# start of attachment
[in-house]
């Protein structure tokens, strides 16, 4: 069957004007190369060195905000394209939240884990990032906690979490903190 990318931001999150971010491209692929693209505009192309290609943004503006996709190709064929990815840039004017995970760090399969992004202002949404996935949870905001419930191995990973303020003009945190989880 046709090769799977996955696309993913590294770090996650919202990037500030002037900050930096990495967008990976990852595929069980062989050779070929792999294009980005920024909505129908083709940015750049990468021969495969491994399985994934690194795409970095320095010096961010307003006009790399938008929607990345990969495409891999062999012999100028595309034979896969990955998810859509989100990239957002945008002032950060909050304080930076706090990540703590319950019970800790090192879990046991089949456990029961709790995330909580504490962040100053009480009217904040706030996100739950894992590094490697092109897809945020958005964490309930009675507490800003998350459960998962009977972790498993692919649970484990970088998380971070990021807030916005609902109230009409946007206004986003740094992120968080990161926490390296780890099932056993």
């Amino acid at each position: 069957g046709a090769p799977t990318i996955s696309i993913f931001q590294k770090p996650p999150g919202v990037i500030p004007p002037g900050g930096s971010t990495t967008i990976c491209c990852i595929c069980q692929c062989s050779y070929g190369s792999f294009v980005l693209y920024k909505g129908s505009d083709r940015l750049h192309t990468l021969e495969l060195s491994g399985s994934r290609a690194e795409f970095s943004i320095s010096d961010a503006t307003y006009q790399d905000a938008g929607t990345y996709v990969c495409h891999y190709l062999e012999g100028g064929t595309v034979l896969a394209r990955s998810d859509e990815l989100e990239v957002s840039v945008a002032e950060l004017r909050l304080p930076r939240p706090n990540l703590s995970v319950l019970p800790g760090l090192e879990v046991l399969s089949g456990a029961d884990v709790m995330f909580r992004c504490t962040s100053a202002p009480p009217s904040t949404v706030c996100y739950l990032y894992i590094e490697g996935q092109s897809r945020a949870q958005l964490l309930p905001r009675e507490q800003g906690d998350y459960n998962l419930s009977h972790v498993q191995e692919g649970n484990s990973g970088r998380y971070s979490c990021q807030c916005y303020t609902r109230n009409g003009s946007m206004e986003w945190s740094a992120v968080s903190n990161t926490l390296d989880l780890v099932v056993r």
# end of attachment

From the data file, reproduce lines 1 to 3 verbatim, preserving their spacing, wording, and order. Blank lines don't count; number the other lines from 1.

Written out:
[in-house]
């Protein structure tokens, strides 16, 4: 069957004007190369060195905000394209939240884990990032906690979490903190 990318931001999150971010491209692929693209505009192309290609943004503006996709190709064929990815840039004017995970760090399969992004202002949404996935949870905001419930191995990973303020003009945190989880 046709090769799977996955696309993913590294770090996650919202990037500030002037900050930096990495967008990976990852595929069980062989050779070929792999294009980005920024909505129908083709940015750049990468021969495969491994399985994934690194795409970095320095010096961010307003006009790399938008929607990345990969495409891999062999012999100028595309034979896969990955998810859509989100990239957002945008002032950060909050304080930076706090990540703590319950019970800790090192879990046991089949456990029961709790995330909580504490962040100053009480009217904040706030996100739950894992590094490697092109897809945020958005964490309930009675507490800003998350459960998962009977972790498993692919649970484990970088998380971070990021807030916005609902109230009409946007206004986003740094992120968080990161926490390296780890099932056993």
């Amino acid at each position: 069957g046709a090769p799977t990318i996955s696309i993913f931001q590294k770090p996650p999150g919202v990037i500030p004007p002037g900050g930096s971010t990495t967008i990976c491209c990852i595929c069980q692929c062989s050779y070929g190369s792999f294009v980005l693209y920024k909505g129908s505009d083709r940015l750049h192309t990468l021969e495969l060195s491994g399985s994934r290609a690194e795409f970095s943004i320095s010096d961010a503006t307003y006009q790399d905000a938008g929607t990345y996709v990969c495409h891999y190709l062999e012999g100028g064929t595309v034979l896969a394209r990955s998810d859509e990815l989100e990239v957002s840039v945008a002032e950060l004017r909050l304080p930076r939240p706090n990540l703590s995970v319950l019970p800790g760090l090192e879990v046991l399969s089949g456990a029961d884990v709790m995330f909580r992004c504490t962040s100053a202002p009480p009217s904040t949404v706030c996100y739950l990032y894992i590094e490697g996935q092109s897809r945020a949870q958005l964490l309930p905001r009675e507490q800003g906690d998350y459960n998962l419930s009977h972790v498993q191995e692919g649970n484990s990973g970088r998380y971070s979490c990021q807030c916005y303020t609902r109230n009409g003009s946007m206004e986003w945190s740094a992120v968080s903190n990161t926490l390296d989880l780890v099932v056993r």